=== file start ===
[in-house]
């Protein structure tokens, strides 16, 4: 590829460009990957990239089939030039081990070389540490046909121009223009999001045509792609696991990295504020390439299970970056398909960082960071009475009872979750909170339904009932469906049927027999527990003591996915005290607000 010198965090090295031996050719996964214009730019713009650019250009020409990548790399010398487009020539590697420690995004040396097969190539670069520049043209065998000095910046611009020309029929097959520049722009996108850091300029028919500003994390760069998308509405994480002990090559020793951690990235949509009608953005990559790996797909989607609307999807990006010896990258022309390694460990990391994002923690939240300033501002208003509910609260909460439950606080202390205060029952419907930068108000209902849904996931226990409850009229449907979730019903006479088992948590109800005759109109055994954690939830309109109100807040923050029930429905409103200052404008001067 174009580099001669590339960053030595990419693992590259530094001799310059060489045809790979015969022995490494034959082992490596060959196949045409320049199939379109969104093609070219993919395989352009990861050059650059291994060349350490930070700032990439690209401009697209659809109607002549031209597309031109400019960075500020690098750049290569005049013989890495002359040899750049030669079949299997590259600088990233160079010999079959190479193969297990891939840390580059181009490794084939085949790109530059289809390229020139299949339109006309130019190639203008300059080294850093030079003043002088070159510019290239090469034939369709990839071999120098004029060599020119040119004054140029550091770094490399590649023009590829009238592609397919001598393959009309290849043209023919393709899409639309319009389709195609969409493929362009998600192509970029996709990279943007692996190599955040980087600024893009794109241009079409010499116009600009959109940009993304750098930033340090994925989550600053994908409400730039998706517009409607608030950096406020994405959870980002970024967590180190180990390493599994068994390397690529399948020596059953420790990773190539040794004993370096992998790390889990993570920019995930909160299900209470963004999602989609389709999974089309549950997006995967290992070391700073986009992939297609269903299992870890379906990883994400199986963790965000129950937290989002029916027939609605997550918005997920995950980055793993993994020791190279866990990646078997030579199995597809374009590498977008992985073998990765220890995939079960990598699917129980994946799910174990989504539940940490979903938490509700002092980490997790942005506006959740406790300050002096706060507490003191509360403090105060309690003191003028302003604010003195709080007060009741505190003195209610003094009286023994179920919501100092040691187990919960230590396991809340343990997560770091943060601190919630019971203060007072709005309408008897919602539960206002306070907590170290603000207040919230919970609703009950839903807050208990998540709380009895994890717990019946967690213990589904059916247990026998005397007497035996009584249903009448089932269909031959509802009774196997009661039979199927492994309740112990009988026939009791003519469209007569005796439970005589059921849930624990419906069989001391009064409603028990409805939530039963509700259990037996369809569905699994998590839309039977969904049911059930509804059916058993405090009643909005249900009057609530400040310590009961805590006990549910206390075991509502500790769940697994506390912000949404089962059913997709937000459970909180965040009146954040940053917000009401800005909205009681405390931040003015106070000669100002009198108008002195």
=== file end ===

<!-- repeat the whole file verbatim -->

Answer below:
[in-house]
């Protein structure tokens, strides 16, 4: 590829460009990957990239089939030039081990070389540490046909121009223009999001045509792609696991990295504020390439299970970056398909960082960071009475009872979750909170339904009932469906049927027999527990003591996915005290607000 010198965090090295031996050719996964214009730019713009650019250009020409990548790399010398487009020539590697420690995004040396097969190539670069520049043209065998000095910046611009020309029929097959520049722009996108850091300029028919500003994390760069998308509405994480002990090559020793951690990235949509009608953005990559790996797909989607609307999807990006010896990258022309390694460990990391994002923690939240300033501002208003509910609260909460439950606080202390205060029952419907930068108000209902849904996931226990409850009229449907979730019903006479088992948590109800005759109109055994954690939830309109109100807040923050029930429905409103200052404008001067 174009580099001669590339960053030595990419693992590259530094001799310059060489045809790979015969022995490494034959082992490596060959196949045409320049199939379109969104093609070219993919395989352009990861050059650059291994060349350490930070700032990439690209401009697209659809109607002549031209597309031109400019960075500020690098750049290569005049013989890495002359040899750049030669079949299997590259600088990233160079010999079959190479193969297990891939840390580059181009490794084939085949790109530059289809390229020139299949339109006309130019190639203008300059080294850093030079003043002088070159510019290239090469034939369709990839071999120098004029060599020119040119004054140029550091770094490399590649023009590829009238592609397919001598393959009309290849043209023919393709899409639309319009389709195609969409493929362009998600192509970029996709990279943007692996190599955040980087600024893009794109241009079409010499116009600009959109940009993304750098930033340090994925989550600053994908409400730039998706517009409607608030950096406020994405959870980002970024967590180190180990390493599994068994390397690529399948020596059953420790990773190539040794004993370096992998790390889990993570920019995930909160299900209470963004999602989609389709999974089309549950997006995967290992070391700073986009992939297609269903299992870890379906990883994400199986963790965000129950937290989002029916027939609605997550918005997920995950980055793993993994020791190279866990990646078997030579199995597809374009590498977008992985073998990765220890995939079960990598699917129980994946799910174990989504539940940490979903938490509700002092980490997790942005506006959740406790300050002096706060507490003191509360403090105060309690003191003028302003604010003195709080007060009741505190003195209610003094009286023994179920919501100092040691187990919960230590396991809340343990997560770091943060601190919630019971203060007072709005309408008897919602539960206002306070907590170290603000207040919230919970609703009950839903807050208990998540709380009895994890717990019946967690213990589904059916247990026998005397007497035996009584249903009448089932269909031959509802009774196997009661039979199927492994309740112990009988026939009791003519469209007569005796439970005589059921849930624990419906069989001391009064409603028990409805939530039963509700259990037996369809569905699994998590839309039977969904049911059930509804059916058993405090009643909005249900009057609530400040310590009961805590006990549910206390075991509502500790769940697994506390912000949404089962059913997709937000459970909180965040009146954040940053917000009401800005909205009681405390931040003015106070000669100002009198108008002195």